Saturday, November 04, 2006

"National Geographic rates best and worst"

Photograph by MIchael Yamashita

Read the full article in The Seattle Times of November 3, 2006.

"The (National Geographic) magazine's November-December issue had 94 World Heritage sites evaluated by experts in ecology, sustainable tourism, preservation and other fields, to determine which sites were at risk from development or environmental pressures and which ones were being preserved and promoted appropriately.

"The magazine's "best-rated" World Heritage sites were Norway's West Fjords, followed by Vezelay in France, which is known for its abbey and medieval architecture; Mexico's Guanajuato, which dates to the 16th century; and Alhambra, Granada and Cordoba in Spain.......

""Destinations in trouble" were identified as Stonehenge, England; China's Great Wall; Machu Picchu, Peru; Acropolis, Greece; Egypt's pyramids; and Ha Long Bay, Vietnam."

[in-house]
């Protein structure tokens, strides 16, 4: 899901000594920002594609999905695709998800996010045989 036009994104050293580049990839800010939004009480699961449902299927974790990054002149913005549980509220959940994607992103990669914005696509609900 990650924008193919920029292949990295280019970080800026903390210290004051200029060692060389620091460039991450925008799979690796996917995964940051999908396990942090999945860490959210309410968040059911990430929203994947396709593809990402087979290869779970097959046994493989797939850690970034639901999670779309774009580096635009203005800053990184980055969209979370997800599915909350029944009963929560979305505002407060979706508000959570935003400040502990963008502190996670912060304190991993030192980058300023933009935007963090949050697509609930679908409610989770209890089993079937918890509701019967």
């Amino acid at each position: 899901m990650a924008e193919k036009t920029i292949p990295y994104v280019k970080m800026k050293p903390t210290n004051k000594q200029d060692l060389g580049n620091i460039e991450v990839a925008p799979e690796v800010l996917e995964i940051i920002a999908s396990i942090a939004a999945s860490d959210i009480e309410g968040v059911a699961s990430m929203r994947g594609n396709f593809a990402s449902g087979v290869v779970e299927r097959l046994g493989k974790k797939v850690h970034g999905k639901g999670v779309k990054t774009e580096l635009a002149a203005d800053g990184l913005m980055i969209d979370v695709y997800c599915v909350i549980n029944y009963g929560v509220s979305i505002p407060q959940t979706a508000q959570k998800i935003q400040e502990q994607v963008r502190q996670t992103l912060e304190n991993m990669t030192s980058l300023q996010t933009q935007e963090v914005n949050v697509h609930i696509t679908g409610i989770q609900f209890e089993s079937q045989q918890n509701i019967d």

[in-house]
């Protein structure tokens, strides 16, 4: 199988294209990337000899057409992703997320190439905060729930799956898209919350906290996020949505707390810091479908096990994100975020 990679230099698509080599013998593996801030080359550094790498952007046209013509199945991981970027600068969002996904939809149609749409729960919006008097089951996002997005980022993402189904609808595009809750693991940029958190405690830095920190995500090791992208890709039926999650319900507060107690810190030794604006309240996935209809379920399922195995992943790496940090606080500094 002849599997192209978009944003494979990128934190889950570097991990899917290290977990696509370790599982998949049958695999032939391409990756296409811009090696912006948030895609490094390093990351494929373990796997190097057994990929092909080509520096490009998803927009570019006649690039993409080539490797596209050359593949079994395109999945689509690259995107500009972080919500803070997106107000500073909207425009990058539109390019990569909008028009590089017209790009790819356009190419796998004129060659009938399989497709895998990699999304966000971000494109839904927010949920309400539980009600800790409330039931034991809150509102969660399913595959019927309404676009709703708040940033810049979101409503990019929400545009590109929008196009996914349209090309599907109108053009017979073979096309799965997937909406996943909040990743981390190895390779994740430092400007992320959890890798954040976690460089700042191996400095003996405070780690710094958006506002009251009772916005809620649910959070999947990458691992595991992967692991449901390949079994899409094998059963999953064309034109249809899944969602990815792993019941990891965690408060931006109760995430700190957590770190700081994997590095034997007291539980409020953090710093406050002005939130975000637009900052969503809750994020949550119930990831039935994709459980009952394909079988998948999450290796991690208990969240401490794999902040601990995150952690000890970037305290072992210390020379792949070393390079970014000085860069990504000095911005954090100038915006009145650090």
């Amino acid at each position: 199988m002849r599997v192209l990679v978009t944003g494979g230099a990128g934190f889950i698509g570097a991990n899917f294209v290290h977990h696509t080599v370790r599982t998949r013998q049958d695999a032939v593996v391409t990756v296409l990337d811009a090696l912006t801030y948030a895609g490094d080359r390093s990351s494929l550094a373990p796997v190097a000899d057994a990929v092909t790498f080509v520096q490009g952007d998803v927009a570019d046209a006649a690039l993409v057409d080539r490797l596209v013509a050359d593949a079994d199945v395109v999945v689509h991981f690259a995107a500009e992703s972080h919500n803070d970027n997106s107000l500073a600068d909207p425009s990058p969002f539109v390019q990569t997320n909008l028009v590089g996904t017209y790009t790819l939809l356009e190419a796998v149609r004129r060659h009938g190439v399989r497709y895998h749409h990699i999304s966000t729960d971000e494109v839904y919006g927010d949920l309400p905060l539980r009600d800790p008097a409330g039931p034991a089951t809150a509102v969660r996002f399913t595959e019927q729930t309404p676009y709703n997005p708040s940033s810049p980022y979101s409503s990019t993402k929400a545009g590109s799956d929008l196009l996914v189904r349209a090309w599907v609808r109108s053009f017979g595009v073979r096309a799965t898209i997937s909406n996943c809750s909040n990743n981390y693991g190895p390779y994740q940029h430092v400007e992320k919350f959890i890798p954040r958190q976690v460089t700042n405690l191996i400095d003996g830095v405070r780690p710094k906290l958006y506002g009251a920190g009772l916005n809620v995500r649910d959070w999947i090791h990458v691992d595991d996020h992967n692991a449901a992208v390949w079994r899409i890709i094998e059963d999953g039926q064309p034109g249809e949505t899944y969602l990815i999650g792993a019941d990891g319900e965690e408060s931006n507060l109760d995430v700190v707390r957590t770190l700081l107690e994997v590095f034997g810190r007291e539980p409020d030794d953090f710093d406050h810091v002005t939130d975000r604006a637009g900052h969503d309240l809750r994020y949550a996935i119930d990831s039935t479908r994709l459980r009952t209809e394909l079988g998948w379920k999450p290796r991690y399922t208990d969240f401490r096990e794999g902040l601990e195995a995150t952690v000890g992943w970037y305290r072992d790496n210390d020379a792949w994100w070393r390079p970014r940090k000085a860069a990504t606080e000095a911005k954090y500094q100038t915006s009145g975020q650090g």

From an earlier National Geographic article* in National Geographic:
UNESCO officials do not see the list as a mere trophy case of superlative places. World Heritage status commits the home nation to protect the designated location. And if a site—through natural disaster, war, pollution, or lack of funds—begins to lose its value, nations that have signed the treaty must assist, if possible, in emergency aid campaigns. To date 172 of the world’s 192 nations have signed the treaty.

The World Heritage program has scored high-profile successes. It exerted pressure to halt a highway near Egypt’s Giza Pyramids, block a salt mine at a gray whale nursery in Mexico, and cancel a dam proposal above Africa’s Victoria Falls. Its funds, provided by dues from the treaty’s signers, have hired park rangers, bought parkland, built visitor centers, and restored temples.

It relies on persuasive powers more than legal threats, but at age 30 the World Heritage initiative has quietly become a force for appreciating and safeguarding the world’s special places.
*"They need a world of support, and they’ve got it. Today 730 World Heritage sites find salvation in the United Nations," feature by Tom O’Neil, National Geographic Magazine, October 2002.

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